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The diary is a genre that is often thought of as virtually formless, a "capacious hold-all" for the writerâe(tm)s thoughts, and as offering unmediated access to the diaristâe(tm)s true self. Focusing on the diaries of Katherine Mansfield, Virginia Woolf, Antonia White, Joe Orton, John Cheever, and Sylvia Plath, this book looks at how six very different professional writers have approached the diary form with its particular demands and literary potential. As a sequence of separate entries the diary is made up of both gaps and continuities, and the different ways diarists negotiate these aspects of the diary form has radical effects on how their diaries represent both the world and the biographical self. The different published editions of the diaries by Katherine Mansfield, Virginia Woolf and Sylvia Plath show how editorial decisions can construct sometimes startlingly different biographical portraits. Yet all diaries are constructed, and all diary constructions depend on how the writer works with the diary form.

Continental Divides

Author: Rachel Adams
Publisher: University Of Chicago Press
ISBN: 9780226005515
Size: 10.22 MB
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North America is more a political and an economic invention than a place people call home. Nonetheless, the region shared by the United States and its closest neighbors, North America, is an intriguing frame for comparative American studies. Continental Divides is the first book to study the patterns of contact, exchange, conflict, and disavowal among cultures that span the borders of Canada, the United States, and Mexico. Rachel Adams considers a broad range of literary, filmic, and visual texts that exemplify cultural traffic across North American borders. She investigates how our understanding of key themes, genres, and periods within U.S. cultural study is deepened, and in some cases transformed, when Canada and Mexico enter the picture. How, for example, does the work of the iconic American writer Jack Kerouac read differently when his Franco-American origins and Mexican travels are taken into account? Or how would our conception of American modernism be altered if Mexico were positioned as a center of artistic and political activity? In this engaging analysis, Adams charts the lengthy and often unrecognized traditions of neighborly exchange, both hostile and amicable, that have left an imprint on North America’s varied cultures.

Wut

Author: Salman Rushdie
Publisher: btb Verlag
ISBN: 3641134021
Size: 13.29 MB
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Malik Solanka ist Professor für Ideengeschichte in Cambridge und leidenschaftlicher Puppenmacher. Als eines seiner Geschöpfe unerwartet zu einem fulminanten TV-Erfolg wird, verlässt Malik von einem Tag auf den anderen seine Familie in England und macht sich, getrieben von einer inneren Unruhe, auf den Weg nach New York. Doch auch hier kommt er nicht zur Ruhe, wird immer häufiger von unerklärlichen Wutausbrüchen heimgesucht und droht allmählich in einem Strudel seiner Gefühle, Gedanken und Gelüste unterzugehen.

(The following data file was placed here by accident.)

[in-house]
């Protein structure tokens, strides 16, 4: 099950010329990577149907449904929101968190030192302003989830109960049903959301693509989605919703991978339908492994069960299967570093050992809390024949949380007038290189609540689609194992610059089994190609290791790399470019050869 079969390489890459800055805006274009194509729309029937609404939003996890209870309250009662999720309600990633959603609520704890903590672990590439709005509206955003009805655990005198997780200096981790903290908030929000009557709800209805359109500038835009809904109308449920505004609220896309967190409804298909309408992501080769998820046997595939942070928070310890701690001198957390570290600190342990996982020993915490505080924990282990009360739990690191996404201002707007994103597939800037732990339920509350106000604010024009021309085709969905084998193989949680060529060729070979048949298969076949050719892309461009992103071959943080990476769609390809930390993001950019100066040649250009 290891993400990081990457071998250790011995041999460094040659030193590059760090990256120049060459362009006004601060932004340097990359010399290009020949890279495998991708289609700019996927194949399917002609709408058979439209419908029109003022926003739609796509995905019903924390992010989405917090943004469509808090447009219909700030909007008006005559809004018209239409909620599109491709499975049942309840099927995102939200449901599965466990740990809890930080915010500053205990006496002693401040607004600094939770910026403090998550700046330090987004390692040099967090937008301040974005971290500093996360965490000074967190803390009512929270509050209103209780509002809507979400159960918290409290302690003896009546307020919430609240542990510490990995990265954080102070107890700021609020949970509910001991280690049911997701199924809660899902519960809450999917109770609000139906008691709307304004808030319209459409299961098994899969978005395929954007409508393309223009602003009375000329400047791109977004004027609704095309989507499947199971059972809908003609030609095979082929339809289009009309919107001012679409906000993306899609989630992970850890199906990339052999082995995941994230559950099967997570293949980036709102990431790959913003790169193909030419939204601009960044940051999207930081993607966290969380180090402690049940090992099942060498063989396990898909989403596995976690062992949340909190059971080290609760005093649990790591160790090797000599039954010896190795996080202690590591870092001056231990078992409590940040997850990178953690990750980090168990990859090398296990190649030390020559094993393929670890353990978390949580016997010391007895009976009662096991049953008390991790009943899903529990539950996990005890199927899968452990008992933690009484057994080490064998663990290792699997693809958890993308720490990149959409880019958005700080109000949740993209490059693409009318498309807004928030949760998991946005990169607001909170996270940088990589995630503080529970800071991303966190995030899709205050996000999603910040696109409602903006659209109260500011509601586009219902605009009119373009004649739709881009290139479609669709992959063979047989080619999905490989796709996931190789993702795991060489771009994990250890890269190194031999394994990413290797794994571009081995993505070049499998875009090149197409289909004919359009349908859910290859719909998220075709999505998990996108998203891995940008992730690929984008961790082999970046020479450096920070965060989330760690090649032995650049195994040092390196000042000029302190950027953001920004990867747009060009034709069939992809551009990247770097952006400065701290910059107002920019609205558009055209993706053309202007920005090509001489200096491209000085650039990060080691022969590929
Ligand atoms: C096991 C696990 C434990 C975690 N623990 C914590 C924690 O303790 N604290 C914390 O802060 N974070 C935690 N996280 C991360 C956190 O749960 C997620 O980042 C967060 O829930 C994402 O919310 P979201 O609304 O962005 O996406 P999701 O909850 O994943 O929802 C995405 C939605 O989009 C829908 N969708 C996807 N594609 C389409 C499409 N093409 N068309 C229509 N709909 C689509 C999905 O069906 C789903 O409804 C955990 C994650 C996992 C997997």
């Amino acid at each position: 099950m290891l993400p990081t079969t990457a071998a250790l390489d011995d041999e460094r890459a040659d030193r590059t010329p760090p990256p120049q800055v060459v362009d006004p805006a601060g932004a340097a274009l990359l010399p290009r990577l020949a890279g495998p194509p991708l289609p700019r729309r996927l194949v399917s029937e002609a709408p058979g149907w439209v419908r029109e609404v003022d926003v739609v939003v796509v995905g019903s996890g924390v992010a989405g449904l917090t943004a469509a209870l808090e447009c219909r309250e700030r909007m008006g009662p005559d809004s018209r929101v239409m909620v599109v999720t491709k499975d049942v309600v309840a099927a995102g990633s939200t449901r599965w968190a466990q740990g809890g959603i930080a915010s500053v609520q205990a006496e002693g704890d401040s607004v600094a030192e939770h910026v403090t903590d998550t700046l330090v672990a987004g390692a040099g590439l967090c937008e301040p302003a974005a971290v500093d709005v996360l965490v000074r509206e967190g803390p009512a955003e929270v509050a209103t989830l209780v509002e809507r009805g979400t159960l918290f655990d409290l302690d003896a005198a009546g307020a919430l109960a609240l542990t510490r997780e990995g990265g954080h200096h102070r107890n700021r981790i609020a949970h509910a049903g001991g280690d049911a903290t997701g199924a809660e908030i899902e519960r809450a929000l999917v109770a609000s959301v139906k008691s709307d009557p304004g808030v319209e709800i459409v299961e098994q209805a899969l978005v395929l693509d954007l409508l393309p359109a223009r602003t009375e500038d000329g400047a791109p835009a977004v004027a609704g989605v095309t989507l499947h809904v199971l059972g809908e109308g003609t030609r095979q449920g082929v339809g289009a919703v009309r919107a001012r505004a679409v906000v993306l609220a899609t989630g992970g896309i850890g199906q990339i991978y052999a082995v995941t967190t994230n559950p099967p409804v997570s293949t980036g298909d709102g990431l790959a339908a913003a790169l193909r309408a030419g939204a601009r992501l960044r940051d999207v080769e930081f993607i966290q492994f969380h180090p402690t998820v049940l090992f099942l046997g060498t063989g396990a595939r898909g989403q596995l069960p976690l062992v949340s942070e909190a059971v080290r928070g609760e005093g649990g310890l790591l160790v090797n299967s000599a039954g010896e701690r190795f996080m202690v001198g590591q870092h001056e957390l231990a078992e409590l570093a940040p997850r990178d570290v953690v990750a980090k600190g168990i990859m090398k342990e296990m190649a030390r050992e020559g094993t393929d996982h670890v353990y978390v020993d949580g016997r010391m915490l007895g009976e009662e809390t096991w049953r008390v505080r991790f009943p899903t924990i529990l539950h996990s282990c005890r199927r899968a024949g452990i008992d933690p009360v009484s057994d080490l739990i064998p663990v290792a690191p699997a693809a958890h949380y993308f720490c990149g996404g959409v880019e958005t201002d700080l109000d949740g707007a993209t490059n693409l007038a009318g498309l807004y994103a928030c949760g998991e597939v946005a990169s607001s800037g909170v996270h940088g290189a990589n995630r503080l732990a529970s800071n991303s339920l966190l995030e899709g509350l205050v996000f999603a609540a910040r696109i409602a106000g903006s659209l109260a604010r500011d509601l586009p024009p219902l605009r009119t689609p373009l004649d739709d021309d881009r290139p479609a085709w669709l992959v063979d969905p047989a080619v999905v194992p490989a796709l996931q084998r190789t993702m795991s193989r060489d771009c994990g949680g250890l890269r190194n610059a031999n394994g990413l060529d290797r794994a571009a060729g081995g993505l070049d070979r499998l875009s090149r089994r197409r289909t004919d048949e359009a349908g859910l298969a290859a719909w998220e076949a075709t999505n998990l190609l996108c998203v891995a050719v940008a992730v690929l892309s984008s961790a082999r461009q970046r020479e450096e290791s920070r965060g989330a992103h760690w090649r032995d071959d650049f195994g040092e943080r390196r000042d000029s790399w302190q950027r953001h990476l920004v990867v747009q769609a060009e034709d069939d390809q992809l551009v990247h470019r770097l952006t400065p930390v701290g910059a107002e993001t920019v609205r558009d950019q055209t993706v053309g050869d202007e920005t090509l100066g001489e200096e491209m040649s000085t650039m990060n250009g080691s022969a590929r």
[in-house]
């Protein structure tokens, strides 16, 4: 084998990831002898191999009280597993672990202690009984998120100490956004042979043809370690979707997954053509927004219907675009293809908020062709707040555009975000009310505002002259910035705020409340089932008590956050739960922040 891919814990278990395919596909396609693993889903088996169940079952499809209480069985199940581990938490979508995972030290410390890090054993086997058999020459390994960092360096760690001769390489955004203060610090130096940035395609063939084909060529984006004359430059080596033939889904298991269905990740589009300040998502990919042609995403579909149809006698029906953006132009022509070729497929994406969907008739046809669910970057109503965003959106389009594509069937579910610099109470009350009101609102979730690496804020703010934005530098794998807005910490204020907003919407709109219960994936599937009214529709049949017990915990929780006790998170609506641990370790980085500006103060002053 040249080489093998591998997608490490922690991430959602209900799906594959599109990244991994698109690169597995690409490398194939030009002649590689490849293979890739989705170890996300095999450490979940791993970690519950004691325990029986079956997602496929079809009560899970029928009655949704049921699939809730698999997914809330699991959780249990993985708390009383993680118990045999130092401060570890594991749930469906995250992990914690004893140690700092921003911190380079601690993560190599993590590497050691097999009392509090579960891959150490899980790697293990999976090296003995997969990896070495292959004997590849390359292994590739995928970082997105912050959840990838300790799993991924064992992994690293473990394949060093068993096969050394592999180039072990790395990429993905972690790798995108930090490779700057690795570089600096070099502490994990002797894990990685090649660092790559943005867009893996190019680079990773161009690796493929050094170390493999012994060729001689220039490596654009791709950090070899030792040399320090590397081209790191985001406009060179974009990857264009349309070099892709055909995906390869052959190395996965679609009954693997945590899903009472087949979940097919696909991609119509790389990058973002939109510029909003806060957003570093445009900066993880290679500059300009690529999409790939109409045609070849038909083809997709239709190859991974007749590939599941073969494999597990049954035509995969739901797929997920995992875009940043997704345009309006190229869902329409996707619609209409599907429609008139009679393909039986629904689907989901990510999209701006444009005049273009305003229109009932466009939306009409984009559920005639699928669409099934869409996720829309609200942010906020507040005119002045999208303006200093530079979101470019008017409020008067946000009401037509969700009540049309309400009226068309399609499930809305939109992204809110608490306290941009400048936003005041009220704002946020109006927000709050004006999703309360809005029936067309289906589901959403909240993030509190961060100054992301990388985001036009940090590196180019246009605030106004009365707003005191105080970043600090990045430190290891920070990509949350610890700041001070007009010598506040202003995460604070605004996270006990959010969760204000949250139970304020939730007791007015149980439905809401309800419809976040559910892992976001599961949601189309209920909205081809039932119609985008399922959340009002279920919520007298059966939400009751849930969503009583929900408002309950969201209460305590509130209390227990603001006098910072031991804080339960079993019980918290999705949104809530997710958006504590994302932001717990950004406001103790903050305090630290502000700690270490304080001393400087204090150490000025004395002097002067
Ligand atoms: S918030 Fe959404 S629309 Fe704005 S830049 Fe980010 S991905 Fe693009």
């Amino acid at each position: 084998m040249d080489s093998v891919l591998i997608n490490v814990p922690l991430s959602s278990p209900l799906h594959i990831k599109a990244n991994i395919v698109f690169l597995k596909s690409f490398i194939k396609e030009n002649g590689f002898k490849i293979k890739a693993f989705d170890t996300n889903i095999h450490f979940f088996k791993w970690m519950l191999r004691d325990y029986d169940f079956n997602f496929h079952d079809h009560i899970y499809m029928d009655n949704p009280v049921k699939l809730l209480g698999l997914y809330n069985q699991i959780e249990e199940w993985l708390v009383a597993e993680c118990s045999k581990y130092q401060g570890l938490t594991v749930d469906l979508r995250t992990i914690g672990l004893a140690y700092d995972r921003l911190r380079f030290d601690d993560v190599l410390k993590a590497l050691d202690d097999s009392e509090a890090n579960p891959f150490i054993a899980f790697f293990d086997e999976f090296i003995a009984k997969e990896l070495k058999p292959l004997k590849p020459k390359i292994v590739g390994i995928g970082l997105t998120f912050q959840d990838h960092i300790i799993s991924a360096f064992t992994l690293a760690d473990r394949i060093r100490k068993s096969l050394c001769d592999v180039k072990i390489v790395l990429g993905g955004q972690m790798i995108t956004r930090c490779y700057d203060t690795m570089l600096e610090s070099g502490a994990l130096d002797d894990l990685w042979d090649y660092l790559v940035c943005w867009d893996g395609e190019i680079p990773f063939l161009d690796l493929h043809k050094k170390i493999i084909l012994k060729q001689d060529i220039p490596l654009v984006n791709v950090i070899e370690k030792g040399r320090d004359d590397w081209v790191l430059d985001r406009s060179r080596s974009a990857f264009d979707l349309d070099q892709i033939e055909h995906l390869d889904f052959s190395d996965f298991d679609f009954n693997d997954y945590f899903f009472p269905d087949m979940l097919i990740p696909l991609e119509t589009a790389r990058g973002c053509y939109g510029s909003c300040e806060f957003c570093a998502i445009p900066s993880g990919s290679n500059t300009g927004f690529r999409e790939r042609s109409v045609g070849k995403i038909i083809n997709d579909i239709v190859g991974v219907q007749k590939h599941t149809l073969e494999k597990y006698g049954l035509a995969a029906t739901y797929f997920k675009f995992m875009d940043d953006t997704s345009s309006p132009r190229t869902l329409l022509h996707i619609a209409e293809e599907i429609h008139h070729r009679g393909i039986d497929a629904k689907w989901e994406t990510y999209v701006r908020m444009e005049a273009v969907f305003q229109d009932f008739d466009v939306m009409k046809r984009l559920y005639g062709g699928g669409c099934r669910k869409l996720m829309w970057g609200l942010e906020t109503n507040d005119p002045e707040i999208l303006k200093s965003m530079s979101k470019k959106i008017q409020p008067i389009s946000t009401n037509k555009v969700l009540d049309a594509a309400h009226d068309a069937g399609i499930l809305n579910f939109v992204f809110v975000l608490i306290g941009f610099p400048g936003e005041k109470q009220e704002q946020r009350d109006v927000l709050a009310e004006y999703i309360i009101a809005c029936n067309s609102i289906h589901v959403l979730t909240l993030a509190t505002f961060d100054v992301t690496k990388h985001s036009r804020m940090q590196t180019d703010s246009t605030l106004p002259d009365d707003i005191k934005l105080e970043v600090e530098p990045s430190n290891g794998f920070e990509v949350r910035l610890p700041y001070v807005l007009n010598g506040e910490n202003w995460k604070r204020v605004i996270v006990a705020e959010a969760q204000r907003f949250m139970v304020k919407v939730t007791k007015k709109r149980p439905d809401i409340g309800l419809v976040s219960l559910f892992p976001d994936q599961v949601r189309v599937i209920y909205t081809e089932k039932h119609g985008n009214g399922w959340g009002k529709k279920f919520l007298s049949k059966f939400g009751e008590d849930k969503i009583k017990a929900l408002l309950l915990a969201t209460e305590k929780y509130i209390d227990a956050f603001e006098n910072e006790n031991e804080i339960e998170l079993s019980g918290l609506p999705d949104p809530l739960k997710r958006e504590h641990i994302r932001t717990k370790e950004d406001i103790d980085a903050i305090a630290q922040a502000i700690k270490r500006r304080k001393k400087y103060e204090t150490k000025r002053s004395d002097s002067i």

Spatial Turn

Author: Jörg Döring
Publisher: transcript Verlag
ISBN: 3839406838
Size: 63.72 MB
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Warum reden alle vom Raum? Ist die Zeit der wissenschaftlichen Vorherrschaft der Zeit vorüber? Was tritt unter den Bedingungen der Globalisierung an die Stelle eines schwächelnden Fortschritts- und Entwicklungsparadigmas? Wenn mittlerweile fast alle Disziplinen in den Kultur- und Sozialwissenschaften damit beschäftigt sind, ihre Diskurse zu »verräumlichen«, ist dann die Rede von einem »Spatial Turn« angemessen? Diese Anthologie leistet zweierlei: Zum ersten Mal erscheint auf dem deutschen Buchmarkt eine fächerübergreifende Anthologie zum Spatial Turn und zum ersten Mal findet eine Diskussion auch unter Beteiligung der Geographen statt - jenen »Raumspezialisten«, die sich in jüngster Zeit als scharfe Kritiker der fächerübergreifenden Raumkonjunktur profiliert haben.

Dante Als Dichter Der Irdischen Welt

Author: Erich Auerbach
Publisher: Walter de Gruyter
ISBN: 3110867796
Size: 52.20 MB
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Der Kulturhistoriker Erich Auerbach (1892-1957) zählt zu den bedeutendsten Kulturwissenschaftlern und Romanisten des 20. Jahrhunderts. Wie viele andere bedeutende Gelehrte emigrierte er früh aus Deutschland, um der Verfolgung durch die Nationalsozialisten zu entgehen. Bereits 1929 erschien sein Buch zu Dante, das trotz des etwas komplizierten Titels einen runden Gesamtüberblick über das dichterische Schaffen des italienischen Nationaldichters gibt. Auerbach spürte in der Göttlichen Komödie, Dantes Hauptwerk, viele Realismen auf. Rückbezüge auf die Welt des Irdischen bleiben auch im Grauen der Hölle, in der Hoffnung des Fegefeuers und in der religiösen Ekstase des Paradieses deutlich. Dante schildert beispielsweise viele Zeitgenossen und ihre Sünden, die dann entsprechend gebüßt werden. Bei Auerbach wird das Universum Dantes eindrucksvoll lebendig.